Experiment with Death (1981) by E. X. Ferrars
Guy Lampard, the Director of the King's Weltham Institute of Pomology, is a two-sided coin. To those he likes and those he can play Lord Bountiful to, he is a great man. He can be kind and generous--helping out a colleague whose wife needs to be kept in an expensive healthcare facility, for instance. But Dr. Jekyll has his Hyde and so does Lampard. To those he dislikes, he is everything from a mere hindrance to evil incarnate. He takes great delight in pitting certain colleagues against each other and watching the feathers fly. And when he hires an old "friend" Sam Partlett to join the institute, it becomes apparent that he just missed tormenting Partlett. Partlett is susceptible to alcohol and can get quite violent when in his cups. Lampard loves pouring the drinks and then watching the fur fly.
When Lampard is found in his office with his throat cut, there are plenty of suspects--from Partlett to Bill Carver who was passed over for the position which Partlett was given to Roger, the Assistant Director, who some say was competing with Lampard for the affections of Dr. Emma Ritchie (and who the police seem to think would just step into the Director's shoes now that they're empty) to whomever Partlett thought was pilfering the drug supply and selling barbiturates on the side. But having plenty of suspects doesn't help when everyone seems to have an alibi and no one can explain who changed the clocks in the various labs and why. The police seem to have chose Roger as the hot favorite. Emma is sure that Roger didn't do it and Roger thinks he knows who did but can't see where the proof is. And then there's another death and Roger asks a simple question. He thinks his solution answers that question...but Emma isn't so sure.
An interesting closed circle mystery with an academic feel even though the institute isn't, strictly speaking, an academic institution. It is a research facility focused on apples--though it really could be any school or research center with the standard allotment of jealousy and grievances. We throw "pomology" about when speaking of the institute, but the only real reference to the work with apples is the running theme of Emma trying to write an article on the effects of carbon dioxide concentrations on apples (and not getting very far...). Otherwise, the purpose of the facility is pretty irrelevant to the story.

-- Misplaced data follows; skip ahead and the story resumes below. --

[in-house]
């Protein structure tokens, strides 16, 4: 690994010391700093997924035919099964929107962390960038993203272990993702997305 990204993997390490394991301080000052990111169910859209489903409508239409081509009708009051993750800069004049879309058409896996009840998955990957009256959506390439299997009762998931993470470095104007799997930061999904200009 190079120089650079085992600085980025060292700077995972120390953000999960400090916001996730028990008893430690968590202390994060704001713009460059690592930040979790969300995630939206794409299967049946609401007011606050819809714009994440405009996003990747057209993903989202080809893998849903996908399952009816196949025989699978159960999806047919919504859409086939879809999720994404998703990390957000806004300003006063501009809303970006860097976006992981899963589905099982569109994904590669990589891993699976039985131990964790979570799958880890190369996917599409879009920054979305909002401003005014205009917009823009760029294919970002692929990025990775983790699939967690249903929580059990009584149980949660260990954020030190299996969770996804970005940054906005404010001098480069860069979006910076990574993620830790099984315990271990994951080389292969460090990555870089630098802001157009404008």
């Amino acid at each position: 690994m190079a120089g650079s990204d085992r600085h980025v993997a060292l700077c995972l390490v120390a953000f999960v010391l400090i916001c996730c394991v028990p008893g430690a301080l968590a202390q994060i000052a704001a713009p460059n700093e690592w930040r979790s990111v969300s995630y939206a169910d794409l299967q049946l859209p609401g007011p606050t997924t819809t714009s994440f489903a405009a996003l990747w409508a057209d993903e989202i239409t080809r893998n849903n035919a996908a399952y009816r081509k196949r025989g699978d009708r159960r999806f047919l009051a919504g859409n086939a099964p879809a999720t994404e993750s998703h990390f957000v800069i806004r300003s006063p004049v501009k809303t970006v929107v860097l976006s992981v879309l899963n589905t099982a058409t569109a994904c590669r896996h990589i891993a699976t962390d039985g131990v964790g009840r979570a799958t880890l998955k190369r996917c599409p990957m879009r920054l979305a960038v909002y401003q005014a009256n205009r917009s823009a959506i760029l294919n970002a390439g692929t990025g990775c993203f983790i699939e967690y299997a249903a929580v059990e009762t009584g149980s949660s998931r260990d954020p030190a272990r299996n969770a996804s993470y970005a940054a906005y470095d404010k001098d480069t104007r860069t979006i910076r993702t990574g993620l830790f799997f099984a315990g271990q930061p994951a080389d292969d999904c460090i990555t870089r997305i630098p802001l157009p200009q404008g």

The issue of the clocks is a clever twist on the whole "change the time" thing. When is an alibi not an alibi and yet can prove that someone didn't do it? Ferrars is a competent plotter and produces an accurate portrayal of the insular world of the research facility. But somehow her books always lack a certain something that would propel them into the four or five star range. They're good, solid mysteries but the characters, while given distinct personalities, just don't make you care all that much about them. ★★★
First line: At a few minutes before half past three on a drizzly afternoon in early November, Mrs. Fallow, whose function in the King's Weltham Institute of Pomology it was to oversee the cleaners and various other domestic matters, carried the tea urn into the common room to which the members of the scientific staff could come for a cup of tea, if they felt so inclined.
Last line: And now all that she wanted was something of which she knew there was no possibility whatsoever, a quiet evening alone with Roger.
Deaths = 2 (one throat cut; one hanged)